Golden Globe Nominations 2017

December 11, 2017 Leave a comment

goldenglobe

The Hollywood Foreign Press Association (HFPA) has announced the nominations for the 75th Golden Globe Awards, honoring the best in film and American television of 2017.

In the Best Original Score category, the nominees are:

  • CARTER BURWELL for Three Billboards Outside Ebbing Missouri
  • ALEXANDRE DESPLAT for The Shape of Water
  • JONNY GREENWOOD for Phantom Thread
  • JOHN WILLIAMS for The Post
  • HANS ZIMMER for Dunkirk

This is the first Golden Globe nomination for Greenwood, and just his second major film music award nomination – he was previously nominated for a BAFTA for There Will Be Blood in 2007 – although he has been a multiple Grammy award nominee and winner for his work as a member of the alternative rock group Radiohead.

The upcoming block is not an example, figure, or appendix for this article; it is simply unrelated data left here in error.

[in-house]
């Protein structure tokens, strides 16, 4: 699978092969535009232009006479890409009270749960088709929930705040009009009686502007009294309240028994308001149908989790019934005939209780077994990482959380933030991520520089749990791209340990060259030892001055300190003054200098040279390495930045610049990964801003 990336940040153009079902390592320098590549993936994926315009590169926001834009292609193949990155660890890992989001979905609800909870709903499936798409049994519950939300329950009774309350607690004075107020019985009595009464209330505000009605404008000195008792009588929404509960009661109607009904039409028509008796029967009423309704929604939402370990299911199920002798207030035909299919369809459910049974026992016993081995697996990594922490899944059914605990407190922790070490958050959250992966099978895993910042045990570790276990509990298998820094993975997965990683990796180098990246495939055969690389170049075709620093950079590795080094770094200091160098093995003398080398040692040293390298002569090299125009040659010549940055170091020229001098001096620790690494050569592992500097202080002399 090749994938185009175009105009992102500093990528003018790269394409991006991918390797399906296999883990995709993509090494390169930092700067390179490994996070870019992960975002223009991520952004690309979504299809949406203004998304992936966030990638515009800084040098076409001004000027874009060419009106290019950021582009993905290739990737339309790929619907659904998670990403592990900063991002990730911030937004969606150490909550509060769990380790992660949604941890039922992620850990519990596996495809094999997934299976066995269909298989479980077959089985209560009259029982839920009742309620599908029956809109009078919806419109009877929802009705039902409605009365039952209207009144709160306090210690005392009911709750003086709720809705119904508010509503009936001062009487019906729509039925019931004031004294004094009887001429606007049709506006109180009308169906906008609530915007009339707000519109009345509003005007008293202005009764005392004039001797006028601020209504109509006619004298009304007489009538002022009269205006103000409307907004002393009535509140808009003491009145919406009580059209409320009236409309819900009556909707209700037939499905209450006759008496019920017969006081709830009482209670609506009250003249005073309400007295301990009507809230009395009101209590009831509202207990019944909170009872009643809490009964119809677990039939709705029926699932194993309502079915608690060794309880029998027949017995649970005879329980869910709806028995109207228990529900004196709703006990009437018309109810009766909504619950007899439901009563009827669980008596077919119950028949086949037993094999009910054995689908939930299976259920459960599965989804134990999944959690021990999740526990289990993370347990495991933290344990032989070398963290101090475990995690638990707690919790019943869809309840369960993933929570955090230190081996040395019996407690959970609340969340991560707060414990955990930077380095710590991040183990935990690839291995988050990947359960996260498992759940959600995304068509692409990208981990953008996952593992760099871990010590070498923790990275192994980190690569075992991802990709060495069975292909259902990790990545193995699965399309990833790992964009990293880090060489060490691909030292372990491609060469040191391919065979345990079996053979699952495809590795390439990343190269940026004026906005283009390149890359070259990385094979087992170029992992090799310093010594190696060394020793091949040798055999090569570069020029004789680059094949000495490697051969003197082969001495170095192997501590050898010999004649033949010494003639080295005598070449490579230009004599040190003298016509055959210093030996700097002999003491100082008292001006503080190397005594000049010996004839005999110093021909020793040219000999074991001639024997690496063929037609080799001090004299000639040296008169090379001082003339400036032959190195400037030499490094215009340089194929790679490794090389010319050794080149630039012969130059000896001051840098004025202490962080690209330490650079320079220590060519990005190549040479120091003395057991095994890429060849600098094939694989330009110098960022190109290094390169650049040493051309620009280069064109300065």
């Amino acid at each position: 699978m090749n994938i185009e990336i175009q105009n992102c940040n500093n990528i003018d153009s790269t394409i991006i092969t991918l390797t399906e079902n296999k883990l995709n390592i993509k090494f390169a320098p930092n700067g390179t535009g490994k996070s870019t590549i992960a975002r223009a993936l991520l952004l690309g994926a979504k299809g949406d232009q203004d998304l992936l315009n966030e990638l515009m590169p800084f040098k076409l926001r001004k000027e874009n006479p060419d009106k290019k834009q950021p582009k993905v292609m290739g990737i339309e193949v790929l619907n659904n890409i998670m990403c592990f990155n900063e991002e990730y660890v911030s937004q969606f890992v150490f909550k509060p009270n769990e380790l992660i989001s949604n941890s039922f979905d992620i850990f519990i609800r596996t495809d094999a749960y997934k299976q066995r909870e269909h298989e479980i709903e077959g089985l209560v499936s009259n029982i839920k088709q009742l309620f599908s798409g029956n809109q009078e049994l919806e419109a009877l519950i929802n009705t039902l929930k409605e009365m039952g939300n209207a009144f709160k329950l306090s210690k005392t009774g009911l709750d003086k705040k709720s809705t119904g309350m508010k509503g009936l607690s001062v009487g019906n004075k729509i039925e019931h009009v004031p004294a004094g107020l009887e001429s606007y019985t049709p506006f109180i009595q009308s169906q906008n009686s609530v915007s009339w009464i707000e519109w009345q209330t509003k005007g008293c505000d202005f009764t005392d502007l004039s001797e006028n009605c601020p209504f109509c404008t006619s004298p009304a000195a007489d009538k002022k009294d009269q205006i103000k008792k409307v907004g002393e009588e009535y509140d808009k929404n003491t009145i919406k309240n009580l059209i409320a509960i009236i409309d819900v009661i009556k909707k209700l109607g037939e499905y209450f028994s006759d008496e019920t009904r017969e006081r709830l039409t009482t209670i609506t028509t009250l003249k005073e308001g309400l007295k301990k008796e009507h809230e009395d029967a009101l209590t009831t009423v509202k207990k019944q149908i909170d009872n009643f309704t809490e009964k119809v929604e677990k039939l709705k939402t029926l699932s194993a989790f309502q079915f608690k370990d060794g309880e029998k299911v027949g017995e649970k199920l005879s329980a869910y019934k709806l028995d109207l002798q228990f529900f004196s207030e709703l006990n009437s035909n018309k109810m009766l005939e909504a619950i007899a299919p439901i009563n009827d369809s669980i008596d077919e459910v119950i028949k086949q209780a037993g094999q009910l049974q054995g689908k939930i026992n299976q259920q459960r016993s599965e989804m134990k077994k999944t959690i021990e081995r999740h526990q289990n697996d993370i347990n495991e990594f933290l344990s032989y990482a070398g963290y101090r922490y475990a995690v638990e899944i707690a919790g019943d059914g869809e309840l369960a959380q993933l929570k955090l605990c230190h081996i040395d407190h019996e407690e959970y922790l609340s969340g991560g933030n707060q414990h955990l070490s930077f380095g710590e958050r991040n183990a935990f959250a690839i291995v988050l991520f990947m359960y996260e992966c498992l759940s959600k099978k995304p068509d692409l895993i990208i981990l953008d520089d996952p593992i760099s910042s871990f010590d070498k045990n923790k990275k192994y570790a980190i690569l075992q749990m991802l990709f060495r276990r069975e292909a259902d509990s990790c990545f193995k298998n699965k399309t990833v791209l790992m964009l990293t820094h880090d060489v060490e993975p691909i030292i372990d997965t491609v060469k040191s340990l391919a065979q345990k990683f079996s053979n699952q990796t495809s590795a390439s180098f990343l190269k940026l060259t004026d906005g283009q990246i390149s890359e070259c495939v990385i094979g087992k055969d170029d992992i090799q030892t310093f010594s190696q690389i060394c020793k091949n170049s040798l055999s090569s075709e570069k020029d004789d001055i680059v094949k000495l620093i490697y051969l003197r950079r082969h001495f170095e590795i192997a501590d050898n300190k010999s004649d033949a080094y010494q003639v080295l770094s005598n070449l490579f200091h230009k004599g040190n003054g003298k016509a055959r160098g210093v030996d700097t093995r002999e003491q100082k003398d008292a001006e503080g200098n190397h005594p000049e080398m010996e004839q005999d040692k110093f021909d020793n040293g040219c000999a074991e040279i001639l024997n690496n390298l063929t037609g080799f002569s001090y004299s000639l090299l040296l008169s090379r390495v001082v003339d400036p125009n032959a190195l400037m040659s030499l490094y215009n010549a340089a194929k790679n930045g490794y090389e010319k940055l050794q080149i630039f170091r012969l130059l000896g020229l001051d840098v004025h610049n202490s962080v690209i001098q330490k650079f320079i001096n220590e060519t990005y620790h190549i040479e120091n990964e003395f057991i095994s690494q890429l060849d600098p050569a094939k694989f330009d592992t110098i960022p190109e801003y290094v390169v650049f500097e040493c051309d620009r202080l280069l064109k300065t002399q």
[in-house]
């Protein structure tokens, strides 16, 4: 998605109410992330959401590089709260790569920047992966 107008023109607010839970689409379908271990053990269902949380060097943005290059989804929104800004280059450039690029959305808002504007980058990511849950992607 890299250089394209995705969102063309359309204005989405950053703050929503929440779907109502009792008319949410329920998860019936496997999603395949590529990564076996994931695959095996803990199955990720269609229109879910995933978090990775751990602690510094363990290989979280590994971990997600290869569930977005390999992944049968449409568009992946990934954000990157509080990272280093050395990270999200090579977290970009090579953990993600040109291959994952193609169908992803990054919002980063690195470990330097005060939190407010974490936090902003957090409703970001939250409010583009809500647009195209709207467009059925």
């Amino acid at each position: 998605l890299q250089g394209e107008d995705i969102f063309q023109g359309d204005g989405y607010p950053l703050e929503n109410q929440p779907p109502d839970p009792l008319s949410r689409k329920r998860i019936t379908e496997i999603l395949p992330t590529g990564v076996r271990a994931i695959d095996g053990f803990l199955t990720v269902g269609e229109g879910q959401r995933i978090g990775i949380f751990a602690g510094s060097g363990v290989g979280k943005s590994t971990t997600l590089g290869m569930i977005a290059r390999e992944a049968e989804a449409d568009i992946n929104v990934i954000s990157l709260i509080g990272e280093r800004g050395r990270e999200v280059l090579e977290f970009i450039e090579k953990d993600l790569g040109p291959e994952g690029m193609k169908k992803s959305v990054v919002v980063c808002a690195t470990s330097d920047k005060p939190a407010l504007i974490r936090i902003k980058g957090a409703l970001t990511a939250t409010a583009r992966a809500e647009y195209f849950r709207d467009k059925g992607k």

This is the 3rd nomination for Burwell, and the 9th nomination for Desplat, who previously won the Globe for The Painted Veil in 2006. It’s also the 25th nomination for Williams – who previously won Globes in 1975 for Jaws, 1977 for Star Wars, 1982 for E.T. The Extra-Terrestrial, and 2005 for Memoirs of a Geisha – and the 14th nomination for Zimmer, who previously won Globes for The Lion King in 1994 and Gladiator in 2000.

In the Best Original Song category, the nominees are:

  • KRISTIN ANDERSON-LOPEZ and ROBERT LOPEZ for “Remember Me” from Coco
  • MARIAH CAREY and MARC SHAIMAN for “The Star” from The Star
  • NICK JONAS, JUSTIN TRANTER, and NICK MONSON for “Home” from Ferdinand
  • BENJ PASEK, and JUSTIN PAUL for “This Is Me” from The Greatest Showman
  • RAPHAEL SAADIQ, MARY J. BLIGE, and TAURA STINSON for “Mighty River” from Mudbound

The winners of the 75th Golden Globe Awards will be announced on January 7, 2018.

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Best Scores of 2017 – United Kingdom, Part I

December 11, 2017 Leave a comment